Work, rest and play are so intertwined here at Bodylushious. There’s a lot of guilt
as a mum, for the things you do or don’t do. It can feel unrelenting. That’s why so
much of what Bodylushious is about focuses on wellbeing and finding ways to
thrive, whether that means being more comfortable in your own skin, or nurturing
friendships which, let’s be honest, can be difficult to find time for. Every now and
again I try to think outside the box, find time to celebrate the little things that can fly
by if you don’t stop to catch them.
This month, Poppit had a “Growing up/good behaviour” party. The week before, it occurred to me that in the year since we’d been living in Burntisland my wee man had achieved so much. As a parent and, well, as a human actually, there is so much focus on what next, and although the days can seem really long with children, so much of my attention as a parent is spent on cajoling Poppit into doing the next thing… be it getting dressed or undressed, out the door, in the door, in the car, out the car… you get the drift. And then the bigger stuff: “you need to go to nursery to play, learn to be a big boy and make new friends”, or “you’re not a baby anymore, you don’t need a nappy, how about the potty”, or “it would make me so happy if you were to share your toys, the way that mummy shares hers” … again, you get my drift. The stuff these wee people are learning, practising and mastering in what is actually a short space of time in relation to their years in the world is nothing short of OUTSTANDING when you think about it.
And in our society the only day we celebrate them and only them is their birthday. (Well, yes, I know – every day is about them, right, and we get to the end of days feeling depleted and
exhausted because they’ve drawn out every last bit of energy and patience we
have). But stand aside for a moment and just look at how amazing it is all that
they’re achieving. Somehow, even with a birthday, or even Christmas, Easter,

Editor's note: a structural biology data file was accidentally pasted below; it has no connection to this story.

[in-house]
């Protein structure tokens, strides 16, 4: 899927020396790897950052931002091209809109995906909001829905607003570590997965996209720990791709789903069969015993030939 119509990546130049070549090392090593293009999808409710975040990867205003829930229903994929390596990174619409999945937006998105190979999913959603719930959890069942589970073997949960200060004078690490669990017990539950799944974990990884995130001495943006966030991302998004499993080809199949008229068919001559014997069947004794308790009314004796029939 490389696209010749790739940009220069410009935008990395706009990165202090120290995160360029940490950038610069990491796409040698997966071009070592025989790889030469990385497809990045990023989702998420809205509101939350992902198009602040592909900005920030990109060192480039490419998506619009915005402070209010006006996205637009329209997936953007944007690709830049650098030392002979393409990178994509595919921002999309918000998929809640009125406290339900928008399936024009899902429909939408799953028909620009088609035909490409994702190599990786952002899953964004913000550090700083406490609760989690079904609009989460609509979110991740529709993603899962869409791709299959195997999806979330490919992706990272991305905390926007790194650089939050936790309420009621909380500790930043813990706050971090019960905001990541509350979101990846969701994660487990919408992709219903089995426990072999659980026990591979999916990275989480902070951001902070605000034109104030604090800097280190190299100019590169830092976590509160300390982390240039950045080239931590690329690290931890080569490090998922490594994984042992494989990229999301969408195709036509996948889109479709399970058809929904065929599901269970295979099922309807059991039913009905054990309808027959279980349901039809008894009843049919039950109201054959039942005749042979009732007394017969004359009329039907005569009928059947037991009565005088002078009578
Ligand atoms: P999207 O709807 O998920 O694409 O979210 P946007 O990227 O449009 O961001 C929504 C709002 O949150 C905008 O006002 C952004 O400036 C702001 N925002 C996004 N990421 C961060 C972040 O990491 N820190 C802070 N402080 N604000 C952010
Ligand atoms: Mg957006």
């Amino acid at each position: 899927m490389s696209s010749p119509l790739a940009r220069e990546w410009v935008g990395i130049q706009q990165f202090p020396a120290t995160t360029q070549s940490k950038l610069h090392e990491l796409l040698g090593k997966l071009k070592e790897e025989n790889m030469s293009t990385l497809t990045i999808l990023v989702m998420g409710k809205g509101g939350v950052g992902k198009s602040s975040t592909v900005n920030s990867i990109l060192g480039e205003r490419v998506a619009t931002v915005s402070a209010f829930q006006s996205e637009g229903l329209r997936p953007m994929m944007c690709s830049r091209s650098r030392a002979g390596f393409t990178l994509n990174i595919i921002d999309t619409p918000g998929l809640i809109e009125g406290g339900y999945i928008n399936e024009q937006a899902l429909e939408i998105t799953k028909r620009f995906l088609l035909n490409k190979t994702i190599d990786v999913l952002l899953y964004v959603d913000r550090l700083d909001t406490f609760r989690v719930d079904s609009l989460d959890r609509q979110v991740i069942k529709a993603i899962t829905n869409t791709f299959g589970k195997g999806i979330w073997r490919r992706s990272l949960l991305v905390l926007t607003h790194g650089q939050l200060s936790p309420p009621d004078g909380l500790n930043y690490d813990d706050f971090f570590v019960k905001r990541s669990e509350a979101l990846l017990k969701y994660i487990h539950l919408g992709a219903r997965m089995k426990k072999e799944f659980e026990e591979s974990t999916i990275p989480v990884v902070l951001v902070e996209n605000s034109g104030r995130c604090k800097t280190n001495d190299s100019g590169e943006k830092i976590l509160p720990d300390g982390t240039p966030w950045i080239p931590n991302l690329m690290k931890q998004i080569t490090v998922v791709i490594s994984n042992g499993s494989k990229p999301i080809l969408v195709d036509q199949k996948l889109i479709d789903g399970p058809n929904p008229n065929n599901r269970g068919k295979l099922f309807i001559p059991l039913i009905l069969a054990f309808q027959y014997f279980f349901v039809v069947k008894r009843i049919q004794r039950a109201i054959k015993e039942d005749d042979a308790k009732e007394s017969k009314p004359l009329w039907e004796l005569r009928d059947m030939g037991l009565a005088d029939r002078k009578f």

school holidays, whatever event is happening that ends up feeling all about ‘them’,
actually really isn’t. A party is about “what will we feed all the guests, what would I
like you to wear and who would I like you to invite, and do we really need to invite
the entire class, what gift will we send away with the guests, is Jo Bloggs going to
be happy to come along, will it be too much for the grandparents, how do I tell
people to chill out on buying gifts, there’s just so much to do for this party…” It’s
madness. When you look at this from a child’s point of view, I’m sure all they want
is a day spent in a way THEY decide for themselves.
That realisation is where my proudest moment happened:
Let’s have a party for Poppit where he gets to make ALL the decisions, and we
celebrate all he has achieved in getting to this point right now.
My word, you’ve never seen a child so excited. His wishlist was very simple:
Party guests would be mummy, daddy and himself
Light savers, one each for mummy, daddy and himself to do light savering’ (no I’ve not mis-spelled, that’s what he calls them).
Bits and Pieces (food)
Specials and not specials (junk food and non-junk food)
I won’t go into all the details as I’ll just get carried away, but the actual party was so
sweet, and so simple. We ‘light savered’ each other for about half an hour indoors
then after food ventured outdoors for a couple of hours. Cue more Light Savering
and playing football, Poppit chose to make a camp fire (by collecting and piling up
grass, sticks and leaves) and in the process attracted the interest of two young
boys who really got into it, these new pals and Poppit playing so well together.
When I reflect back, I remember reading or hearing when Poppit was 2 that you
should invite the number of guests to match the age the child is turning (and I
really like that idea, despite not ever achieving it). Here we were as Poppit
approaches 4, in the Meadows in Edinburgh, Poppit and 4 of us making a campfire
and eating chocolate cake on his special day. Crazy how it all worked out –
perfect you could say.
Thanks for reading. Hope you find time to celebrate something little this